Questions From Interns

Discussion (9)

  1. Matt

    Once upon a time, you were all an “intern” (with or without IDP), and had to learn these things too. I can guarantee that no one started working in a firm and knew everything… While frustrating, this is how they will learn, and in turn, will teach their own interns in the future… As the last frame says, be thankful that they are coming to you to try and get it right the first time, and not make you fix it later!

  2. Riss

    We all have to learn somewhere and we know the basics of the day to day work you’ll have to do won’t be taught in school.
    Also, many an Architect I’ve worked for was terrible at redlines/markups. Between terrible handwriting and sometimes unclear direction, I’ve had to ask many a question. At least she’s asking questions.

  3. RamaFan

    The one’s that won’t ask questions are MUCH worse. We’ve got one that asks questions, but then will assume on other lots of other items and just do them plane wrong….and on top of that won’t do half the stuff you asked. The’ll just highlight it as done only for you to find it a few hours before you’re supposed to issue for bid. Half the time he’ll write notes that not even make grammatical sense….and that’s just poor education or laziness right there.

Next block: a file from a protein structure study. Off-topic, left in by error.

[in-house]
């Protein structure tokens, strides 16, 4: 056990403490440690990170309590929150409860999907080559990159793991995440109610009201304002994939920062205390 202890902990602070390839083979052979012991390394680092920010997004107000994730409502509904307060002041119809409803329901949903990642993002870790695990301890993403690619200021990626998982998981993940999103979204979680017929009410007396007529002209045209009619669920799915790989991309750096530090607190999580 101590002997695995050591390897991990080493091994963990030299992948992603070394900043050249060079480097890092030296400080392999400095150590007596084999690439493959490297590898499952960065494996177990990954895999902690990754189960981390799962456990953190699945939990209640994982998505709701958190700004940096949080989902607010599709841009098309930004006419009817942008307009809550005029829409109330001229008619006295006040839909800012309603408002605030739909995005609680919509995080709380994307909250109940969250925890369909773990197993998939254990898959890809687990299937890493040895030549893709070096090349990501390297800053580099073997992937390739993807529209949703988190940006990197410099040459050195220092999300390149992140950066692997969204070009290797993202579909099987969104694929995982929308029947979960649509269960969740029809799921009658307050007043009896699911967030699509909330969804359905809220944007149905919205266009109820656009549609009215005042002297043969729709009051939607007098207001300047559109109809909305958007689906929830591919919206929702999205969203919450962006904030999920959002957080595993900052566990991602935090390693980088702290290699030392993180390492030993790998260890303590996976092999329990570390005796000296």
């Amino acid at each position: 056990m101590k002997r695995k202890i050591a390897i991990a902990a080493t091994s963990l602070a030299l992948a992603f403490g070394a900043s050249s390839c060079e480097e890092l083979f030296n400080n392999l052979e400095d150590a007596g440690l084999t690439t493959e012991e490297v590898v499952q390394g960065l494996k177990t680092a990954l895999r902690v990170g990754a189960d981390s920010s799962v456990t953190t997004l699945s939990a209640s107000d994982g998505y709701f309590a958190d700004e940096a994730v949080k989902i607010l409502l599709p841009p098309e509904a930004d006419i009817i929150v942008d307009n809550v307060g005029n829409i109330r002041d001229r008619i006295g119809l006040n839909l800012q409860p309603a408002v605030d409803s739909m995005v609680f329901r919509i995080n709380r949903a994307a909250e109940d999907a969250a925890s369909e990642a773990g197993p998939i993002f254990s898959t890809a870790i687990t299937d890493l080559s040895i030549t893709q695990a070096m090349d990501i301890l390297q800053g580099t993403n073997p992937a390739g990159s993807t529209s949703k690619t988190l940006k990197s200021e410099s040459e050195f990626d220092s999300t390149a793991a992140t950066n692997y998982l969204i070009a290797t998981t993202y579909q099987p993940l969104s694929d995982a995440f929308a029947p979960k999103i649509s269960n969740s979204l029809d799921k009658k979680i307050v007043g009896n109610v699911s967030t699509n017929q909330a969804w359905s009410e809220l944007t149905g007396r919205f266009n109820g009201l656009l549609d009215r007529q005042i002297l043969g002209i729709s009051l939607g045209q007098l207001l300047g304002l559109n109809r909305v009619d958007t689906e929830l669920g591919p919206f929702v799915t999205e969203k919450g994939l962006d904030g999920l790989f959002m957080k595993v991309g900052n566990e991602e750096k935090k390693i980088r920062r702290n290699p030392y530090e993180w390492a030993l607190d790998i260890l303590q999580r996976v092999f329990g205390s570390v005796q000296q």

• RamaFan

      get it…get it…not even make…darn this is a hard crowd.

  4. Random Architect

    When I was an intern, instead of interrupting my supervisors throughout the day every time I had a question, I’d note the question and move on, then at the end of the day I’d schedule 30 minutes to go over the list of questions I had that day.

  5. E Architect

    Yes – we have all been interns along the way. Luckily my office experiences were fair to OK but I have heard of horror stories – we all have. Anyway, with my interns I try and determine what they CAN do and not what I WANT them to do. It is a subtle but important difference. It really is the boss that has no clue and expects the world out of an intern who is making the biggest mistakes.

  6. Central Standard

    I’ve been licensed for 30 years and am smart enough to know that I still don’t know everything. Be it a diffeerent building type or process house within the structure, new code requirements and on. I find myself off course when I don’t ask questions.

    I get nervous when I am working with someone and they are not asking questions.

  7. Not An Architect

    This is the world I live in every day. The worst is when someone comes to ask a question, you say, “No, we’ve discussed this the client already and they don’t want that detail.” And they say, “Oh, because I already did this, coordinated it through the set, and have the engineers working on the revision.” Commence slamming my head into the wall.

  8. swolfearch

    Maybe a little more attention in school to the less exciting part of the business – like how a building goes together and the information contained in the working drawings and specifications – would help.